Report says dog officer not involved

An extensive three day independent investigation shows that a Hastings District Council animal control officer “could not have been involved” in an incident that left a dog injured.

Council has decided to refer the matter to police, given the lack of clarity around how the dog was injured and the fact that allegations made against council officers don’t line up with the evidence available.

On Sunday (August 30) social media posts said a bull dog had been injured, and alleged that it had received a “beating” at the hands of a council animal control officer on Henderson Rd.

Council contracted Grow Human Resources to investigate whether the animal control was involved. The reason for employing an independent investigator was to avoid any suspicion that an internal investigation would favour staff.

Grow’s Dave Robb reviewed GPS “second by second” data from the two vans used for animal control work on that day, as well as all the other dog control vehicles that could potentially have been used.

To confirm the validity of the data, GPS tracking service provider Navman was contacted and confirmed that the tracking data is “live” and recorded on the system “second by second”. There is no indication that the data can be tampered with, and Navman confirmed that if it had been, such tampering would be recorded on the system. A spokesman said: “The data integrity is unquestionable.”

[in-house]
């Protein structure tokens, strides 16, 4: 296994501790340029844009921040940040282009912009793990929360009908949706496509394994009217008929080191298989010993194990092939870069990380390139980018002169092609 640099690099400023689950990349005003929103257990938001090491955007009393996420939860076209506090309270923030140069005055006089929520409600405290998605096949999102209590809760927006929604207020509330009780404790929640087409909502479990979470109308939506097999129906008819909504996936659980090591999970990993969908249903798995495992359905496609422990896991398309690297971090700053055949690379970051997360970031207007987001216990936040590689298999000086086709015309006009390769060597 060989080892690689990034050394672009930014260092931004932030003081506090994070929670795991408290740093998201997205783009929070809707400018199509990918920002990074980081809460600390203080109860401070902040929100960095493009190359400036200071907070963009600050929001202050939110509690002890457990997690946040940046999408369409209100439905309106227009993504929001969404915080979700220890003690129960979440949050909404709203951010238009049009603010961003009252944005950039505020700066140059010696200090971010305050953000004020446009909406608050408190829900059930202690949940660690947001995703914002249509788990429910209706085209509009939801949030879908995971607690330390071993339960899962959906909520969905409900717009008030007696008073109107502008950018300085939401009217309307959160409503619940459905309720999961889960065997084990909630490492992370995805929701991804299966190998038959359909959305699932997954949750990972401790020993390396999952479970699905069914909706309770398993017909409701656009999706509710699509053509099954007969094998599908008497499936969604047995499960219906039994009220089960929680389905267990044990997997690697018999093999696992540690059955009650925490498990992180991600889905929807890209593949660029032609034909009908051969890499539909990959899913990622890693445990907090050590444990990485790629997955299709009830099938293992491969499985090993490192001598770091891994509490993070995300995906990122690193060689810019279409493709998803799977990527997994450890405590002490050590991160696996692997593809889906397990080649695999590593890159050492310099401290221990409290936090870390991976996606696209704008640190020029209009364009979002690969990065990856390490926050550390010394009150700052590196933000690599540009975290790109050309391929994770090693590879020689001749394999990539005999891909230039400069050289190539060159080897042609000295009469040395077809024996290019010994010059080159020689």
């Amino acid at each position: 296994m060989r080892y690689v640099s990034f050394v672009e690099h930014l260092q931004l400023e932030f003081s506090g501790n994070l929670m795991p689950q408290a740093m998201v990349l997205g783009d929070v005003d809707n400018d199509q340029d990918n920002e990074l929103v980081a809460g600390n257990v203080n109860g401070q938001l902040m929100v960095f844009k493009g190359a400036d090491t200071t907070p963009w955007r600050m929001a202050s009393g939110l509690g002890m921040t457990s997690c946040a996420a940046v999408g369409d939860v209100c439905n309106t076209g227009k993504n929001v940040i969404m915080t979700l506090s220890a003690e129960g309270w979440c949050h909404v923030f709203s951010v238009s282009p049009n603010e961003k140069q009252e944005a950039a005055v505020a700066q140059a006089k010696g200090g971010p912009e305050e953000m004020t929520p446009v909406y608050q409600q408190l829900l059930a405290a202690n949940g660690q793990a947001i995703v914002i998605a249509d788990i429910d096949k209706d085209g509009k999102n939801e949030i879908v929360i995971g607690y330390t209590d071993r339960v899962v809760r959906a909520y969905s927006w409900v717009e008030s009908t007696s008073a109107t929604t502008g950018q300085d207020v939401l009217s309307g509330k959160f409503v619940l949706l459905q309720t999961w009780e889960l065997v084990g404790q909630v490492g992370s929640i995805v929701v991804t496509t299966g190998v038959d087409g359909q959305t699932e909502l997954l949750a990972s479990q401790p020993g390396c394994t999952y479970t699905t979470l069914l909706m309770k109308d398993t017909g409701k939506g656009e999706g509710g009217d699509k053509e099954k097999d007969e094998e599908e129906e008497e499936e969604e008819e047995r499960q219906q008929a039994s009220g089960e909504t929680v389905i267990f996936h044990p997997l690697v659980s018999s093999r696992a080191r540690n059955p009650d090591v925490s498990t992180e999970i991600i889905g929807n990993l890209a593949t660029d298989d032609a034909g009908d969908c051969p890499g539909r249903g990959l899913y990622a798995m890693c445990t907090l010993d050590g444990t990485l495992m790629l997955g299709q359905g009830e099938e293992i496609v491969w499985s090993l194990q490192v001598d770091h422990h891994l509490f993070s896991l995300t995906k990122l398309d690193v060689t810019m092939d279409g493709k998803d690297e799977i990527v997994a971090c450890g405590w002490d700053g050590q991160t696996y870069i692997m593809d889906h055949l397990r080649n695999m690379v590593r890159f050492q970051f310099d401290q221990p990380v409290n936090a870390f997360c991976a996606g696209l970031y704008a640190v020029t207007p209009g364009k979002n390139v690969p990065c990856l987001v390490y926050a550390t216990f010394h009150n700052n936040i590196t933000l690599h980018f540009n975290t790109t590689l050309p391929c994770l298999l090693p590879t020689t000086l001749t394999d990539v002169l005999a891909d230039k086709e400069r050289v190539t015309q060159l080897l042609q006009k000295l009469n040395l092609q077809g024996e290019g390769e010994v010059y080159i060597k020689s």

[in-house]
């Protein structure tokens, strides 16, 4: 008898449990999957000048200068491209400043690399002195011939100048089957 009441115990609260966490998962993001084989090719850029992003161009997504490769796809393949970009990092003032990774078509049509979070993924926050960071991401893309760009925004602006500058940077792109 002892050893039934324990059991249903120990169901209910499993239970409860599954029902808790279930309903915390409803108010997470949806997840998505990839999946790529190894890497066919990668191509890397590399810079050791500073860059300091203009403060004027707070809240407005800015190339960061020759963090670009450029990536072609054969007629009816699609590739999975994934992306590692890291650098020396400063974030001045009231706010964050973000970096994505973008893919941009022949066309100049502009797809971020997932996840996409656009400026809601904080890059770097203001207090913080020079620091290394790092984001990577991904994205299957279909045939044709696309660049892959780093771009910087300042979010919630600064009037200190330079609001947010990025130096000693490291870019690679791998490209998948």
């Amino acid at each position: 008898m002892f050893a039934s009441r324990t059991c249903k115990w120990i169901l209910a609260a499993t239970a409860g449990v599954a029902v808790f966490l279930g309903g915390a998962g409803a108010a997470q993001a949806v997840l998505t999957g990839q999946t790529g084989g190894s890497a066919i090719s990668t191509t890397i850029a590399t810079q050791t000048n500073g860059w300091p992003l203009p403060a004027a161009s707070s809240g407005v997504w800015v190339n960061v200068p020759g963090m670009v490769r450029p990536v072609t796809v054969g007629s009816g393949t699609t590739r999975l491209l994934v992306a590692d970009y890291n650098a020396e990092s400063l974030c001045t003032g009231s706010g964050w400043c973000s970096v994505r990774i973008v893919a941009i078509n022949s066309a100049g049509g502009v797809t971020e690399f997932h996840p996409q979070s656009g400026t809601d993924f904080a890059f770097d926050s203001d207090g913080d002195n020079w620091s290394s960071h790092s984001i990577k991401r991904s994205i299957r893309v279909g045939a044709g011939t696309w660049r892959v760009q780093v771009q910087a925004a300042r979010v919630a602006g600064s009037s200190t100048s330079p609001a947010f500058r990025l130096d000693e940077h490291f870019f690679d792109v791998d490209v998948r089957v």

The GPS shows the speed of the vehicle every two seconds, and whether it pauses or stops.

At no time did any of the council animal control vans stop or pause along Henderson Road, either with the motor running or turned off.

Mr Robb also reviewed CTV footage from the Animal Welfare Centre where the officer was based (unless he was out in the van) and confirmed that at no time did the officer leave on foot by that gate.

Even if he had left on foot, the one and only witness described seeing a “white van” at the time she took the dog from the street.

That witness, who insists on not being identified, says she saw a man dressed in green hitting a bull dog at or about 1pm on August 30. Her original statement said it happened at about 11am. That discrepancy in part explains the length of time it has taken to do this investigation, as initially it was focussed on the wrong time.

The media today have been shown the GPS data upon which the bulk of this investigation has been reliant.

There is no doubt the dog was injured, but how that happened is not known. “What the evidence shows is that our officer was not involved in harming the animal,” said Hastings District Council chief executive Ross McLeod.

Mr McLeod also expressed his concern at the trial by social media of the accused staff member. “It is timely to remember that people are innocent until proven guilty; and that in order to make a judgement on someone, all the facts must be known.”